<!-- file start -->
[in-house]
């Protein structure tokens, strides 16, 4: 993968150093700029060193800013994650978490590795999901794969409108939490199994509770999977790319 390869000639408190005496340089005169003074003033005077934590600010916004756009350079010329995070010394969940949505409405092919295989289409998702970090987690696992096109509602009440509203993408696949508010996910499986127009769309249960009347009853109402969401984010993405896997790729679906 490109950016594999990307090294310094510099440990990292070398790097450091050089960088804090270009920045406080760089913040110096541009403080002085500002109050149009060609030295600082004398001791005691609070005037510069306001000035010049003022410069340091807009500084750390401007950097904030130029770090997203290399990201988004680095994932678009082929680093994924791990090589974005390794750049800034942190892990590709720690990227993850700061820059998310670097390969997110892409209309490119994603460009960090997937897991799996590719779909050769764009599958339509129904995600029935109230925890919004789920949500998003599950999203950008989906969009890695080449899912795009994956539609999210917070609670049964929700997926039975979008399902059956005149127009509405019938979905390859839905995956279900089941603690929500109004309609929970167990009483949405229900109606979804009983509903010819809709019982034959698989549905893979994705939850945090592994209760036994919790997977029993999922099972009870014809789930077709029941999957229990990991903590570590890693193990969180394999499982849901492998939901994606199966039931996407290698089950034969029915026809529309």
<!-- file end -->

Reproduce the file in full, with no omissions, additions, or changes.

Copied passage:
[in-house]
């Protein structure tokens, strides 16, 4: 993968150093700029060193800013994650978490590795999901794969409108939490199994509770999977790319 390869000639408190005496340089005169003074003033005077934590600010916004756009350079010329995070010394969940949505409405092919295989289409998702970090987690696992096109509602009440509203993408696949508010996910499986127009769309249960009347009853109402969401984010993405896997790729679906 490109950016594999990307090294310094510099440990990292070398790097450091050089960088804090270009920045406080760089913040110096541009403080002085500002109050149009060609030295600082004398001791005691609070005037510069306001000035010049003022410069340091807009500084750390401007950097904030130029770090997203290399990201988004680095994932678009082929680093994924791990090589974005390794750049800034942190892990590709720690990227993850700061820059998310670097390969997110892409209309490119994603460009960090997937897991799996590719779909050769764009599958339509129904995600029935109230925890919004789920949500998003599950999203950008989906969009890695080449899912795009994956539609999210917070609670049964929700997926039975979008399902059956005149127009509405019938979905390859839905995956279900089941603690929500109004309609929970167990009483949405229900109606979804009983509903010819809709019982034959698989549905893979994705939850945090592994209760036994919790997977029993999922099972009870014809789930077709029941999957229990990991903590570590890693193990969180394999499982849901492998939901994606199966039931996407290698089950034969029915026809529309």